Service provider takeaway: BPM tools and services can help service providers improve their customers' workflows, turnaround times and, therefore, cash flow.
For value-added resellers (VARs), systems integrators and professional services organizations, the ability to attract and retain customers through differentiated services is a critical priority. Recent articles in the trade press and business journals note the trend of service providers offering hosted or managed services. While the value of services as a business opportunity is clear, the major question of the day is, How can your company provide exceptional services that set you apart from the rest of the service provider community?
By offering BPM-based services, your company can develop comprehensive, end-to-end visibility of your customers' operations. Using any of the numerous BPM tool suites available in the market (such as those on the Object Management Group's Vendor Directory Listing), your company will be able to help clients improve or rework workflows, reduce cycle times and streamline processes. Process improvement is key for your customers since it brings faster turnaround times and therefore better cash flow -- and a nimble organization has a sustainable competitive advantage.
But if your customers aren't already on the BPM tool bandwagon, it's because BPM is hard work and your customers are up to their ears in projects aimed straight at the bottom line. However, history has repeatedly demonstrated that organizations that undergo process changes during economic slowdowns have reaped vast rewards in terms of market share when the economy resumes its upward trend. This occurred in the Industrial Revolution and then again in the Internet revolution. IBM and Cisco are recent examples; after the Internet bubble burst in 2001, the two companies continued to invest in the business and are now two of the most solid tech companies in the market.
BPM tools, combined with personal interviewing, provide visibility into how major processes and all the associated subprocesses flow through the company. The interviews are necessary so you can understand how the exceptions are handled -- and those exceptions are key to process improvement since efficiencies are most often gained by changing the way the exceptions are handled. By being able to trace a process end-to-end, you can offer clients insight into the complete process flow. By being able to trace multiple processes concurrently, you can add further value by providing clients with rich insight into how different processes interact and affect the business. The diagrams produced by BPM tools show where specific processes can be streamlined for faster completion, as well as where human latency is introduced into the process flows. Once these factors are identified, you can make recommendations to resolve the slowdown.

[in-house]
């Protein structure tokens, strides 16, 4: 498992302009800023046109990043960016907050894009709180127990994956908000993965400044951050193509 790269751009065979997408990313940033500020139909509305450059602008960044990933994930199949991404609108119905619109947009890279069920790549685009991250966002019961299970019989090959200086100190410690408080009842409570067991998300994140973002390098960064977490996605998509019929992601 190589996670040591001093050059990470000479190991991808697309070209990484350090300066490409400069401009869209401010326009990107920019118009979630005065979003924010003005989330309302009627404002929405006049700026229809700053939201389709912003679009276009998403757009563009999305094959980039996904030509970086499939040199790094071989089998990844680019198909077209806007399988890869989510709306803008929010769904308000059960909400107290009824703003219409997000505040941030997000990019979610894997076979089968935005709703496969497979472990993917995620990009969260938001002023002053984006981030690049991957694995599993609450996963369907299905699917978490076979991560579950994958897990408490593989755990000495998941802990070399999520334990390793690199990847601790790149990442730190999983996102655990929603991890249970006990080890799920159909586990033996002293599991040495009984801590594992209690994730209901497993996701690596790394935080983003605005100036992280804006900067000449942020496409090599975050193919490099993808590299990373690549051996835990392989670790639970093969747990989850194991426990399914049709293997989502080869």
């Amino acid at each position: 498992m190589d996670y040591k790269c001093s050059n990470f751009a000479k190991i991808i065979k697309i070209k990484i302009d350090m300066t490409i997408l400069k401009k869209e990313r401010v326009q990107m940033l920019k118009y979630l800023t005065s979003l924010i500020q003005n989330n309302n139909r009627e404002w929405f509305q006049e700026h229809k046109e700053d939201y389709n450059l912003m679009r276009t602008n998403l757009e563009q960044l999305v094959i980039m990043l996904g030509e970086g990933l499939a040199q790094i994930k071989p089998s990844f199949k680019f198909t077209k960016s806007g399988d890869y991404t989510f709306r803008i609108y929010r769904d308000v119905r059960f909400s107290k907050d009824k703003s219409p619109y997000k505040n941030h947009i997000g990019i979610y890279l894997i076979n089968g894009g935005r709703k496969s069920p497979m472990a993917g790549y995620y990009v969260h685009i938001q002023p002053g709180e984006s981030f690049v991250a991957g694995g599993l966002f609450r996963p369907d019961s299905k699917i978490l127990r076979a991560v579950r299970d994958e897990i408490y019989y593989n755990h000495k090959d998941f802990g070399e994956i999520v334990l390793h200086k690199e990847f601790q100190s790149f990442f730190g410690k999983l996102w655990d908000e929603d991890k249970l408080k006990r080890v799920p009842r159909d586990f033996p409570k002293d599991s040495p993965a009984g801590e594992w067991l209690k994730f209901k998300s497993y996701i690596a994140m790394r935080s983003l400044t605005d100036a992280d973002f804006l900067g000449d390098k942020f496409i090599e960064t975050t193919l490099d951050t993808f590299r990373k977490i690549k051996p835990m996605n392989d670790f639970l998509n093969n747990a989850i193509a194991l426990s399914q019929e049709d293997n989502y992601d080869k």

Another important piece of information that falls out of the process diagrams is identifying which processes are core to the business and which are not. With this information, a company can decide if it wants to continue to invest in noncore processes (such as management, maintenance, software licensing and patches) or move the processes to a service provider.
BPM tools also provide your customers with information that fits into their long-term strategic planning. With a comprehensive understanding of each process and its subprocess flows, your customers can see where changes in one area will affect other departments or divisions. Companies can use the complete process flow diagram to assist in the layout of additional business-enabling strategies, such as social networking, Software as a Service (SaaS) adoption, telecommuting and collaboration. By knowing exactly who will be affected throughout the company, your customers can move much more quickly in executing on bigger strategies, thereby becoming more nimble organizations.
BPM is a continuous process, always seeking further process improvement. Building and developing business process management expertise allows your company to establish and maintain itself as a trusted advisor, both to IT specifically and to the business as a whole.
About the author
Martha Young is co-founder and CEO of Nova Amber LLC, a business consulting company specializing in business process virtualization. She has co-authored three books on virtual business processes: The Case for Virtual Business Processes, The Virtual Worker's Handbook and iExec Enterprise Essentials Companion Guide.
This was first published in July 2008